The flight of a bird is referred to as the state of movement that birds use while taking off and flying. Amongst all of the most complex forms of locomotion, the flight of a bird is one. To feed, breed, avoid predators and during migration, flight assists the birds.there had been. Various theories have been written about how the flight of birds has evolved.
The mechanism of bird flight is similar to that of aircraft. Aerodynamic forces based on lift and drag are used in both of the cases. The action of airflow on the wing (airfoil) produces the lift force. The reason behind the occurrence of the lift force is that the air has a higher pressure below the wings and lower pressure just above. The force that acts opposite to the direction of motion is called aerodynamic drag. The drag force can be further subcategorized in three following forms:-
Frictional Drag: It is induced due to the friction between the air and body surfaces.
Form Drag: It is also called pressure drag and is due to the frontal area of the bird.
Lift - Induced Drag: it is due to the wingtip vortices.
It has been noticed that while migrating or making trips birds tend to fly in a ‘V’ formation. Usually, there is one bird that leads the way at the front, and the rest of the birds in the flock gather at the back in right or left forming a ‘V’ shape in the sky. Birds often tend to fly in a ‘V ‘ formation, inverted ‘V’ formation, ‘J’ formation, or inverted ‘J’ formation and these linear formations are called skein formation.
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At times of war, ‘V’ formation is also used by the military personnel. From Spartans in the middle ages to modern-day fighter jets and sea warfare, it has been used in wars. One can have a clear view ahead of them by lining up in a ‘V’ formation, hence, birds, people and planes each have similar reasons to follow this pattern. But the reason that a flock of birds has for flying in this pattern is way more impressive.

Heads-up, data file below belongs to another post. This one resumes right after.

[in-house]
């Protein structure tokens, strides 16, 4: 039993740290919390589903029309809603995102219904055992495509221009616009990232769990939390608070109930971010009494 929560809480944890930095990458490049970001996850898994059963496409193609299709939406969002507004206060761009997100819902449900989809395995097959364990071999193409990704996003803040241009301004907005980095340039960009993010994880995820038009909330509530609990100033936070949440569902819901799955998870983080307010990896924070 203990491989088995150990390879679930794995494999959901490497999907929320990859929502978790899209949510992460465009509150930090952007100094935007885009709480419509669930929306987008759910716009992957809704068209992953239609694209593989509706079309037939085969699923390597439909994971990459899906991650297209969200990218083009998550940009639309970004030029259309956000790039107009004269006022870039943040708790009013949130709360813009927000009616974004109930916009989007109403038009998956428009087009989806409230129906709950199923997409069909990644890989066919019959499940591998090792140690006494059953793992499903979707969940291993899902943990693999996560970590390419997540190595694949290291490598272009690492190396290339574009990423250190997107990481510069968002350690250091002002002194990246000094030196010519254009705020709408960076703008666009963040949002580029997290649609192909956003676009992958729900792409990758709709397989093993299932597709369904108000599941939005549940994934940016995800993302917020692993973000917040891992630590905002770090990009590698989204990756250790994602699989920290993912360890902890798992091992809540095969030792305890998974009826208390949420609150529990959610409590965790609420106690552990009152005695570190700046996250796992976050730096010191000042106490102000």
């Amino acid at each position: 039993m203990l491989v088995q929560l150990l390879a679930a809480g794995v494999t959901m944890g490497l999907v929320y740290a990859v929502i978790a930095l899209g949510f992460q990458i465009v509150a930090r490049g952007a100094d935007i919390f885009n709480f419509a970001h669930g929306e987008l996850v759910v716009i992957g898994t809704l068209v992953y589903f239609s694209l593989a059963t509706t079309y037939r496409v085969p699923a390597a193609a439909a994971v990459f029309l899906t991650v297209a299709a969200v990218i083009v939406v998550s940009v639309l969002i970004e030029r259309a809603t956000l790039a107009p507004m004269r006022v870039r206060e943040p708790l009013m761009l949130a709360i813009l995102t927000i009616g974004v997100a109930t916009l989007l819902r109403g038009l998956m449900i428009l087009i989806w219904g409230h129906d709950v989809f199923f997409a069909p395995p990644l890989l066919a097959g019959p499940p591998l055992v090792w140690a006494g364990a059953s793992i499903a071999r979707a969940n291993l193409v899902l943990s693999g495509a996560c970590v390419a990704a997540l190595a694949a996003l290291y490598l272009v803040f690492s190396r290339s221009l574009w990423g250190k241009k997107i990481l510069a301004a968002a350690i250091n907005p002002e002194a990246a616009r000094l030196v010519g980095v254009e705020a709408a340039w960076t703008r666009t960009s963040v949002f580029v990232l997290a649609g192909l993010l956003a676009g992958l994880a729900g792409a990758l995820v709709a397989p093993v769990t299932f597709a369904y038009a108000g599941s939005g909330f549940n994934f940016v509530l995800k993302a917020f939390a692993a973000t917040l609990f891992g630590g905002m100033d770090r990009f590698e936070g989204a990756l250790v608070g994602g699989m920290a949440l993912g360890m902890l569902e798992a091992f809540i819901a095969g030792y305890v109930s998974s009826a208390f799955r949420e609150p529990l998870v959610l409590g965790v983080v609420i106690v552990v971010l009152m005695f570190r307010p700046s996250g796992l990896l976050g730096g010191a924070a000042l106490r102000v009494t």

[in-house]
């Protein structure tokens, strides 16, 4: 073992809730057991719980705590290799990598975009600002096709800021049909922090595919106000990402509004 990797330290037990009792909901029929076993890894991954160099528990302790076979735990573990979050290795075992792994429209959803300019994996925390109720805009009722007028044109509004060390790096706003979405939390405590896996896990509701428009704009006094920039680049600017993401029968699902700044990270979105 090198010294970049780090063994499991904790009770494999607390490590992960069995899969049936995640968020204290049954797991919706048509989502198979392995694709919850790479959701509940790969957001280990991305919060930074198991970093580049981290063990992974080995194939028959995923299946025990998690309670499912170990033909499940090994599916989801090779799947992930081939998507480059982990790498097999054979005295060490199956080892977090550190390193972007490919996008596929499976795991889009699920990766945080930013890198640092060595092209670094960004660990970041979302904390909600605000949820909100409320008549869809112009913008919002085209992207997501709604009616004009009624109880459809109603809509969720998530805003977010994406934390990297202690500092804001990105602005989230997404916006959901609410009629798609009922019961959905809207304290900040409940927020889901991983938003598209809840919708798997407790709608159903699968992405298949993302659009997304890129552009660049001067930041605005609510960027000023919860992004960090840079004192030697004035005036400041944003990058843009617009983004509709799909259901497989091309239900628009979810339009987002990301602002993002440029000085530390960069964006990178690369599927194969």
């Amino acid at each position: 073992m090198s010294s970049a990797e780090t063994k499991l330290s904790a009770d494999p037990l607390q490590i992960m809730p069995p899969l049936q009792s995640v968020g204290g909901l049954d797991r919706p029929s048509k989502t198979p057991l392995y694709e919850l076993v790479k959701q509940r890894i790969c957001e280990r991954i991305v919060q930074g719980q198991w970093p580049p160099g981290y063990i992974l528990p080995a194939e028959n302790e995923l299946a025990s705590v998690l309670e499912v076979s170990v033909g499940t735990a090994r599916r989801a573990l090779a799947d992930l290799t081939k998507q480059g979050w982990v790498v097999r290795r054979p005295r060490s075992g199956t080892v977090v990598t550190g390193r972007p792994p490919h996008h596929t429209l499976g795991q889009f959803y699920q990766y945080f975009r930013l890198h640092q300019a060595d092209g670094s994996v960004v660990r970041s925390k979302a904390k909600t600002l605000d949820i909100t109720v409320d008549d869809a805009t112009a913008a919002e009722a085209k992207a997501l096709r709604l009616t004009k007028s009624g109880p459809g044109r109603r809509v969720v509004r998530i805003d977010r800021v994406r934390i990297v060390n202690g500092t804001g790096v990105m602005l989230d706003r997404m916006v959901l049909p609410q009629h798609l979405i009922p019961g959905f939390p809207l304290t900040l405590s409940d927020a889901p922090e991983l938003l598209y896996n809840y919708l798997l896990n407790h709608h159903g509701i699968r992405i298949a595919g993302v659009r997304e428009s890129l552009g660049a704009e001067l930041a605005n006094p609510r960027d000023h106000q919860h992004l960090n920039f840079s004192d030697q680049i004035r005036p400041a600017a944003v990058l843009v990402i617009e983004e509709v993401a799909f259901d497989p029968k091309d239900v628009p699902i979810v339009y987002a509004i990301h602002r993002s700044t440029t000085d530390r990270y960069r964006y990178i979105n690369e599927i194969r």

According to people who have research on the topic of V formation of birds while flying, the birds usually tend to fly around a meter behind and a meter off to the side upfront. Now when the bird leading the formation flaps its wings an area of downwash is created which is when a vortex of air directly behind is pushed downwards.
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A pressure difference is created due to downwash which means to the air below the wing being in a state of higher pressure than the air above. As we all know that the air moves from a region of higher pressure to a region of lower pressure which is in the upward direction in this case.
Now a lot less amount of energy to fly is spent by the bird situated in another bird’s upwash As the upwash of the bird in front of it is already pushing them upwards. The V formation of birds helps in situating each member in the best possible position to its neighbor’s upwash. As we move to the end of the ‘V’ formation the pressure difference increases, so a very less amount of energy is spent by the birds at the end of the formation than by the birds upfront.
The same amount of formation is used by the aircraft to save fuel.
There can be about 30 species of geese worldwide.
Geese at an average have a maximum lifespan of 20 years depending on their species.
A goose can fly as fast as 40 mph.
Geese that migrate are capable of flying 5000 km that would be 3000 Miles each season.
To enable communication and to encourage the flock while flying in a ‘ V’ formation, geese honk.
Q1:- How is it Decided Which Bird will Lead the V?
A1:- For a study, the researchers observed a flock of 14 birds. As a result, it turned out that no single bird took the front spot for a long period of time. It was found that each bird spent just a few seconds, even less than a minute at the front position of the V formation. In just a few seconds the bird at the front changed its position with the other bird next to it in the formation. Hence, it was concluded that In a flight of 1 hour each bird would pair-switch its position with the nearest bird an average of about 57 times. All birds end up doing roughly the same amount of work on the flight.
Q2:- What can we Learn from Birds About Leadership?
A:- Following are some things that birds teach us:-
A Good Leader Makes a Good Follower
Birds flying in a flock can migrate to longer distances and save much more amount of energy than birds flying alone.
It is possibly seen that the flock is being guided by a single bird which is not true. When the lead bird feels exhausted it moves back in the formation to take advantage of the lifting power of the other birds in front.
A flock of birds can fly up to a thousand miles in a perfect V formation. It has been estimated that a flock of birds flying in a ‘V’ formation is 70% more efficient than a bird flying alone. hence, a flock of birds teaches us to stay united.
At times when a member of the flock becomes sick or wounded, to protect it two or more birds drop out of the formation and follow it. They then stay with the wounded or sick bird until it is able to fly again. Thereafter they fly off to catch up with the flock.